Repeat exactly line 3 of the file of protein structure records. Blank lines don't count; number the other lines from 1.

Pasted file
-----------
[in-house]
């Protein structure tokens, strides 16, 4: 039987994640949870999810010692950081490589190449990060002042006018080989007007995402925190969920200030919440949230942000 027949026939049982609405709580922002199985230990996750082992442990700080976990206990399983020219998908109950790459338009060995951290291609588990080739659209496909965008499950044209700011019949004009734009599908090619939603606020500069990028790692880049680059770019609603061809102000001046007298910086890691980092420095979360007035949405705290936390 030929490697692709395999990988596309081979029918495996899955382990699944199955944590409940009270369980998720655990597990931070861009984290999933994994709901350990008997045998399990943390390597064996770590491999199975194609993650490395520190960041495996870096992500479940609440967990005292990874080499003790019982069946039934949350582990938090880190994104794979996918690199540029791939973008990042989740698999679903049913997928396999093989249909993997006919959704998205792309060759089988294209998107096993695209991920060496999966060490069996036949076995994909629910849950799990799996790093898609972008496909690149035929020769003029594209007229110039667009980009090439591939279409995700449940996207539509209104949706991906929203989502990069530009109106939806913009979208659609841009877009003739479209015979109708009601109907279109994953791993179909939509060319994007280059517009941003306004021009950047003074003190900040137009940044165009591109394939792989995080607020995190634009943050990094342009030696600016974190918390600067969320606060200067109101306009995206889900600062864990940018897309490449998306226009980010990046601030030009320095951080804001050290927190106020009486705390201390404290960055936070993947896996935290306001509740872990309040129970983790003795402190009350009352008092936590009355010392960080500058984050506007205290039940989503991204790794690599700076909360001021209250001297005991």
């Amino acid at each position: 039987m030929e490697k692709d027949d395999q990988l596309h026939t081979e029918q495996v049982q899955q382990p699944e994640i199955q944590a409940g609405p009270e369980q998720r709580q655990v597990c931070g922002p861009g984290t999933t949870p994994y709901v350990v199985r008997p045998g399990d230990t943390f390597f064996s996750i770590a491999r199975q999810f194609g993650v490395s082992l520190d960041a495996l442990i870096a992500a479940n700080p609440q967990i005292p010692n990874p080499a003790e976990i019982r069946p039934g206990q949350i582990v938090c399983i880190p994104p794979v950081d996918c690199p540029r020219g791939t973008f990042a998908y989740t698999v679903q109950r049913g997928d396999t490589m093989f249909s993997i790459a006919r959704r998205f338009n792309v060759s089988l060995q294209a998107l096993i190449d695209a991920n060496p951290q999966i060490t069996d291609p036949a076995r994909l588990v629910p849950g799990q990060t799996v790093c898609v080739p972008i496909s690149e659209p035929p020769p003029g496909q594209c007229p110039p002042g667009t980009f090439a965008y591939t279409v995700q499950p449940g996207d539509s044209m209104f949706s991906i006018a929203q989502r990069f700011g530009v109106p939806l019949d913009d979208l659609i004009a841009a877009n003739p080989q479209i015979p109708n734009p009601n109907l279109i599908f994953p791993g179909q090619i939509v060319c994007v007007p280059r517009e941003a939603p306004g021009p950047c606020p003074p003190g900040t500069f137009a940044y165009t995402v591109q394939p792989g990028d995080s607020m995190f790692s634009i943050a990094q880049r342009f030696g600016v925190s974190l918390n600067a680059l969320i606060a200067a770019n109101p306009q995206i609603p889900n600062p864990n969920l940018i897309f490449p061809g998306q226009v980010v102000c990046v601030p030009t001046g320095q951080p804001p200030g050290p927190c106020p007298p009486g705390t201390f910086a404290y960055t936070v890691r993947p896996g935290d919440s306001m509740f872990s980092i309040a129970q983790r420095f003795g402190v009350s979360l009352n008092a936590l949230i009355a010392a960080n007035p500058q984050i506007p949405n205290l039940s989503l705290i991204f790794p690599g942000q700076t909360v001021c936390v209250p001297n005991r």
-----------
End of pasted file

């Amino acid at each position: 039987m030929e490697k692709d027949d395999q990988l596309h026939t081979e029918q495996v049982q899955q382990p699944e994640i199955q944590a409940g609405p009270e369980q998720r709580q655990v597990c931070g922002p861009g984290t999933t949870p994994y709901v350990v199985r008997p045998g399990d230990t943390f390597f064996s996750i770590a491999r199975q999810f194609g993650v490395s082992l520190d960041a495996l442990i870096a992500a479940n700080p609440q967990i005292p010692n990874p080499a003790e976990i019982r069946p039934g206990q949350i582990v938090c399983i880190p994104p794979v950081d996918c690199p540029r020219g791939t973008f990042a998908y989740t698999v679903q109950r049913g997928d396999t490589m093989f249909s993997i790459a006919r959704r998205f338009n792309v060759s089988l060995q294209a998107l096993i190449d695209a991920n060496p951290q999966i060490t069996d291609p036949a076995r994909l588990v629910p849950g799990q990060t799996v790093c898609v080739p972008i496909s690149e659209p035929p020769p003029g496909q594209c007229p110039p002042g667009t980009f090439a965008y591939t279409v995700q499950p449940g996207d539509s044209m209104f949706s991906i006018a929203q989502r990069f700011g530009v109106p939806l019949d913009d979208l659609i004009a841009a877009n003739p080989q479209i015979p109708n734009p009601n109907l279109i599908f994953p791993g179909q090619i939509v060319c994007v007007p280059r517009e941003a939603p306004g021009p950047c606020p003074p003190g900040t500069f137009a940044y165009t995402v591109q394939p792989g990028d995080s607020m995190f790692s634009i943050a990094q880049r342009f030696g600016v925190s974190l918390n600067a680059l969320i606060a200067a770019n109101p306009q995206i609603p889900n600062p864990n969920l940018i897309f490449p061809g998306q226009v980010v102000c990046v601030p030009t001046g320095q951080p804001p200030g050290p927190c106020p007298p009486g705390t201390f910086a404290y960055t936070v890691r993947p896996g935290d919440s306001m509740f872990s980092i309040a129970q983790r420095f003795g402190v009350s979360l009352n008092a936590l949230i009355a010392a960080n007035p500058q984050i506007p949405n205290l039940s989503l705290i991204f790794p690599g942000q700076t909360v001021c936390v209250p001297n005991r």